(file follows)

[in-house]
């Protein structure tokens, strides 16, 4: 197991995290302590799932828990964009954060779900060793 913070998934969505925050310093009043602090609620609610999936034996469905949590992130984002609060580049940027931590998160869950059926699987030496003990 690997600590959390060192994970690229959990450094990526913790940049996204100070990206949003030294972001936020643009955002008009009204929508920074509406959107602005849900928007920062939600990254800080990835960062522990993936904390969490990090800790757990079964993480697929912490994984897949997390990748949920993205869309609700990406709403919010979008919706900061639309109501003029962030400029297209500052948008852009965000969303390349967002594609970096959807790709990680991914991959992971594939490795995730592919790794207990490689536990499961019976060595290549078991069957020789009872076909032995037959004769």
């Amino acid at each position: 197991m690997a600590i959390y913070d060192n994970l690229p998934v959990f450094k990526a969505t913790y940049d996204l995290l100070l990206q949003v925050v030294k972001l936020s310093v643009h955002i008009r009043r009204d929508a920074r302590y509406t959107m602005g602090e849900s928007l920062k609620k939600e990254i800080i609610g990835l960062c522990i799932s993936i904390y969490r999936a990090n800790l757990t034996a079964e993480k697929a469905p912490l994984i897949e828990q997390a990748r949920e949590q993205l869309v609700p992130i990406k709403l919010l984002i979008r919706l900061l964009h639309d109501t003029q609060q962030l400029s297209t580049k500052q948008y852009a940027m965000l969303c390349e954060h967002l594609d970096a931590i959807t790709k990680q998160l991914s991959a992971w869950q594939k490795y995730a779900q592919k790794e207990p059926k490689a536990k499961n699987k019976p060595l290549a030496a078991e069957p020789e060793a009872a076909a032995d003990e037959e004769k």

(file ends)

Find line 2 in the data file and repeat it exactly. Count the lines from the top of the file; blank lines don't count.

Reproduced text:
């Protein structure tokens, strides 16, 4: 197991995290302590799932828990964009954060779900060793 913070998934969505925050310093009043602090609620609610999936034996469905949590992130984002609060580049940027931590998160869950059926699987030496003990 690997600590959390060192994970690229959990450094990526913790940049996204100070990206949003030294972001936020643009955002008009009204929508920074509406959107602005849900928007920062939600990254800080990835960062522990993936904390969490990090800790757990079964993480697929912490994984897949997390990748949920993205869309609700990406709403919010979008919706900061639309109501003029962030400029297209500052948008852009965000969303390349967002594609970096959807790709990680991914991959992971594939490795995730592919790794207990490689536990499961019976060595290549078991069957020789009872076909032995037959004769």